David Kay, the outgoing chief U.S. weapons inspector in Iraq says it is not likely that any large stockpiles of banned weapons will be found in Iraq. Mr. Kay has blamed intelligence failures for what he now says is the mistaken belief that Saddam Hussein had chemical or biological weapons.
David Kay was sent into Iraq after major combat operations had ended last May, charged with finding the nuclear, chemical or biological weapons that the United States said posed a threat to the world.
"My summary view, based on what I've seen, is that we're very unlikely to find large stockpiles of weapons," he said. "I don't think they exist."
President Bush used Saddam Hussein's refusal to verify disarmament - as demanded by the United Nations - to justify his decision to go to war. But after months of searches that have turned up evidence of weapons programs - but no actual weapons - David Kay tells National Public Radio the U.S. intelligence community owes the White House an apology.
"You have to remember that this view of Iraq was held during the Clinton administration and didn't change in the Bush administration," he said. "It is not a political 'gotcha' issue. It is a serious issue of how you could come to the conclusion that is not matched by the future."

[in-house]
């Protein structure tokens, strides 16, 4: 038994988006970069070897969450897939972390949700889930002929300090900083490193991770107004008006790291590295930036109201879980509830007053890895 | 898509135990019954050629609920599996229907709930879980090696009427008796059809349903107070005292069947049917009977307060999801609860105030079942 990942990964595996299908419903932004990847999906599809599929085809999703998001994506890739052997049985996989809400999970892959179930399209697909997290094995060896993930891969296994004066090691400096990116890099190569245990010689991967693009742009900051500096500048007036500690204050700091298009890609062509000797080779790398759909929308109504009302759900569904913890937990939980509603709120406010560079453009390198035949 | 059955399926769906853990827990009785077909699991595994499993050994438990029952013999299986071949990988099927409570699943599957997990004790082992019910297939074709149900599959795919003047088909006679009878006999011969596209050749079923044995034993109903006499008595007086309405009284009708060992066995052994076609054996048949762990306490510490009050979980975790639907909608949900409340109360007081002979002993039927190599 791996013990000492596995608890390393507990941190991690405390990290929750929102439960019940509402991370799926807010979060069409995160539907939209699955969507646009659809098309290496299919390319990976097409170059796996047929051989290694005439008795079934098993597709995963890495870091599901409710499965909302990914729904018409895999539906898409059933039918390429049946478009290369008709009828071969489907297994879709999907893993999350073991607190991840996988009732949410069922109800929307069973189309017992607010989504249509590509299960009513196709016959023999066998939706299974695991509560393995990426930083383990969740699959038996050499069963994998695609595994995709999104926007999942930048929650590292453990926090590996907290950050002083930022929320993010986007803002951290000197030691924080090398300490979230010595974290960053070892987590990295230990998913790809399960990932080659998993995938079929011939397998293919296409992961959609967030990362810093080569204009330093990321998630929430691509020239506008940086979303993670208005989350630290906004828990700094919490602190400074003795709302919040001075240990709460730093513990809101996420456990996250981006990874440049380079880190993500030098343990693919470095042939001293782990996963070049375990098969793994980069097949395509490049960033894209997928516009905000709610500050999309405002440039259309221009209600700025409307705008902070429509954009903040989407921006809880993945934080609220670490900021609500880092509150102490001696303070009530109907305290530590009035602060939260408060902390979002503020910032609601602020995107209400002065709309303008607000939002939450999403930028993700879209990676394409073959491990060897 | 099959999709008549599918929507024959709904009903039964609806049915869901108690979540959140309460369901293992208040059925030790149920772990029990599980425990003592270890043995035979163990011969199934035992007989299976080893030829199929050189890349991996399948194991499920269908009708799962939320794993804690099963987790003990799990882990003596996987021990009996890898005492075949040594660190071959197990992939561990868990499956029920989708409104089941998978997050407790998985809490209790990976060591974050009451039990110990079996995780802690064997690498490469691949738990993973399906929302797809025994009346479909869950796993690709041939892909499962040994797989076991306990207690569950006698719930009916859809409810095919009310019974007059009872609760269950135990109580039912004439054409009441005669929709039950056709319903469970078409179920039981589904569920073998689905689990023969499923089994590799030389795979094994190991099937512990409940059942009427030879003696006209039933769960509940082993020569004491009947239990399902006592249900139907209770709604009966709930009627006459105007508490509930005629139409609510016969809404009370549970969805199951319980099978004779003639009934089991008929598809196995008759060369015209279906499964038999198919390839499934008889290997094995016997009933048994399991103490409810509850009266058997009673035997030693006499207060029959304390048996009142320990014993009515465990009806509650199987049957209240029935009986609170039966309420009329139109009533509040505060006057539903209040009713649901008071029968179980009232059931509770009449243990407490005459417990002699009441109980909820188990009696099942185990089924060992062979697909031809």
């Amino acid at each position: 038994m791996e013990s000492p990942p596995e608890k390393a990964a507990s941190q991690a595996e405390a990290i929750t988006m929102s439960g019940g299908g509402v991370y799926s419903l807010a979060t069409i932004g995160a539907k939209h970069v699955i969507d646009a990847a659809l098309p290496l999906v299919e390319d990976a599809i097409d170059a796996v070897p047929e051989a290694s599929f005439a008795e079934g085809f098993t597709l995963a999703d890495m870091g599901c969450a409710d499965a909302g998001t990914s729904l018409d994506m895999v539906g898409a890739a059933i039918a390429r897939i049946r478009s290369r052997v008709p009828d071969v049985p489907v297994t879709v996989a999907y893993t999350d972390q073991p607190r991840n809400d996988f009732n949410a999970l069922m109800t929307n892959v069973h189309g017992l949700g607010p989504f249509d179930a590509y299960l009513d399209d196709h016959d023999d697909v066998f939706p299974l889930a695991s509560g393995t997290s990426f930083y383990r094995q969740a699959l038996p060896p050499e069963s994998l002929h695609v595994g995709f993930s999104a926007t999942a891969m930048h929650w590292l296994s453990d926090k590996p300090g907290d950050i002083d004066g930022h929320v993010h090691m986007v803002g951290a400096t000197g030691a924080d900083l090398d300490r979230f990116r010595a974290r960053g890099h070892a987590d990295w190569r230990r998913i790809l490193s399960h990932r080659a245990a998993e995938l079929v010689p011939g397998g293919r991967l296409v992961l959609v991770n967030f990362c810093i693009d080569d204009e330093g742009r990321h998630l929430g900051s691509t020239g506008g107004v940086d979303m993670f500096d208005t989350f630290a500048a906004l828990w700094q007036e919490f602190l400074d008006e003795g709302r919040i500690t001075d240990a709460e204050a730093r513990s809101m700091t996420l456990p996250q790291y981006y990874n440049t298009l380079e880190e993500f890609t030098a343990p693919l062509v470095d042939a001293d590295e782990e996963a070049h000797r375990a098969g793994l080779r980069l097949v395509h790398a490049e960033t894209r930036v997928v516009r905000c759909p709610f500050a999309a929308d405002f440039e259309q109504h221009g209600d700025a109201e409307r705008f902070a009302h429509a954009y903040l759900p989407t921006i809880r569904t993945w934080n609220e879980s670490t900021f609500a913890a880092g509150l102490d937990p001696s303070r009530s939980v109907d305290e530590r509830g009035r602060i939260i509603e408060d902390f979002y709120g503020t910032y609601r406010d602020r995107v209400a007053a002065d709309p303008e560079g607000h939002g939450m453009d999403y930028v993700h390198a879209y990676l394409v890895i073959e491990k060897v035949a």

In response to the Kay comments, Secretary of State Colin Powell says it's now an open question whether Iraq actually had banned weapons before the U.S.-led invasion. He spoke to reporters while visiting Moscow Monday.
"Saddam Hussein had the intention of having weapons of mass destruction, had weapons of mass destruction programs, had weapons which he had used in the past and we believed he had every possibility of having such weapons in the present," he said.
Even so, White House spokesman Scott McCellan says the search for weapons will continue and that no conclusions can be drawn about the accuracy of U.S. intelligence until that search is finished.
In London, British Foreign Secretary Jack Straw echoed the White House view that Saddam Hussein, regardless, posed a dangerous and gathering threat.
"I happen to believe that the decision we made on the 18th of March to take military action was justified then in terms of enforcing international law and is still more justified now," he said.
But David Kay now says he believes a decade of United Nations sanctions and inspections during the 1990s had largely stopped Baghdad from stockpiling and producing illicit weapons. And, he tells the New York Times, he believes Saddam Hussein had become so isolated that his own scientists were able to deceive him into thinking banned weapons were being produced when in fact money allocated for them was being diverted through corruption. A U.S. intelligence official tells VOA the United States never saw anything to suggest that, but says access to that type of information would require the kind of human intelligence inside Iraq that U.S. officials did not have.